Wednesday, January 29, 2014

Threat of Reemergence of Tuberculosis Epidemic

Tuberculosis is one of the most deadly diseases caused by   bactery in the world. It has been an epidemic in all part of the world since hundreds years ago. It has killed millions people. But thank god, it has decreased due to the finding of the suitable antibiotic for M. tbc.  

But now, human poses a newly substantial threat by the reemergence of tuberculosis epidemic in the world. There are so many tuberculosis bactery  get resistant with regular antibiotic.  There are multidrug resistant tuberculosis (MDR-TB) and extensively drug-resistant tuberculosis (XDR).

MDR TB is defined as TB caused by M. Tbc that are resistant to two main drug of tuberculosis, isoniazid and rifampin. XDR TB is defined as MDR-TB plus resistance to a fluoroquinolone, and at least one second-line injectable agent (amikacin, kanamycin, or capreomycin).  MDR-TB is the main cause of failure in the treatment of TB category 1 by regimen that considered by the World Health Organization, in patients who are treated under strict observation.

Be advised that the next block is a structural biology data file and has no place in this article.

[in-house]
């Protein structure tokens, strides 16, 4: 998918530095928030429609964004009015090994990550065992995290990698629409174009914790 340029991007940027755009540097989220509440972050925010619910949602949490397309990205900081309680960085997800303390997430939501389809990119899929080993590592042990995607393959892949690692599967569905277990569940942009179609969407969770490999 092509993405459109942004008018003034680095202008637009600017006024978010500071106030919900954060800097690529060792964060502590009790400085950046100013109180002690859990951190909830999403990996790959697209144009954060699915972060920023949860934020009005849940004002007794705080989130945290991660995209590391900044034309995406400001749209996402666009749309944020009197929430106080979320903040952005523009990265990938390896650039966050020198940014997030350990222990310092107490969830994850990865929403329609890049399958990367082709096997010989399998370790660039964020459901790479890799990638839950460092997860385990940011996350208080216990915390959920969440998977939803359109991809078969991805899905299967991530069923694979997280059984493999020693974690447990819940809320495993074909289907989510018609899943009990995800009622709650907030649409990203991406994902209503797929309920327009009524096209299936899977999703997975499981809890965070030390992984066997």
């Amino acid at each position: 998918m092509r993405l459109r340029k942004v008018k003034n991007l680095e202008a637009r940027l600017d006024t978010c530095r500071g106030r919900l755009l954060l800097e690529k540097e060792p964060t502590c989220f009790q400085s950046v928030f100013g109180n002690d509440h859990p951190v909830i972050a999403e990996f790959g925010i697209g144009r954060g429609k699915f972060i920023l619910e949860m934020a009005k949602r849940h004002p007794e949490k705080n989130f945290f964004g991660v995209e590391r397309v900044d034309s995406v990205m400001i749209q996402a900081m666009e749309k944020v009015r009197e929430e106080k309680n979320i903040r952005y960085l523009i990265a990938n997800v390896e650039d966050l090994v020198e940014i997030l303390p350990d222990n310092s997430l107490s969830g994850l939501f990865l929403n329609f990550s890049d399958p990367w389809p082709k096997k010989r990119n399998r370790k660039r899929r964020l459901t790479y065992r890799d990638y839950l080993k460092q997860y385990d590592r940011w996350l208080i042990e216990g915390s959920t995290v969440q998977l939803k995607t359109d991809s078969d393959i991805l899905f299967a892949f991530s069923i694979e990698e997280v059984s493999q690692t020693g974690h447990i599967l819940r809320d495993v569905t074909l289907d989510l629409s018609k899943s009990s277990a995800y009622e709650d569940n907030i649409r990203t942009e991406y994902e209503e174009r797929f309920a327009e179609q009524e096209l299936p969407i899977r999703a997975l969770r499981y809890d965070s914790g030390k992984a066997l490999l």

You can guess what will happen when all cases of TB become MDR TB. Yes, tuberculosis will be very hard to treat. Human will need the newly regimen of treatment. Discovery of new drug is very costly. And it doesn’t always result the real new drug. MDR-TB requires prolonged therapy  with some new combination with second-line anti TB drugs. Many of them are less effective, more toxic, and more expensive than first-line drugs.
What happens when TB is hard to treat? Like I said before, we will pose a new threat of the reemergence of tuberculosis epidemic.  Tuberculosis is highly contagious will support the likelihood of the occurrence.  In the past it has killed million people. Currently, nearly half a million cases of MDR-TB emerge every year in the world due to the improper treatment of TB patient.  WHO reported, in 2008, the global mean rate of MDR was 2,9 % among new patients and 15,3 % among previously treated patients.

Written by : dr. Amrizal Muchtar

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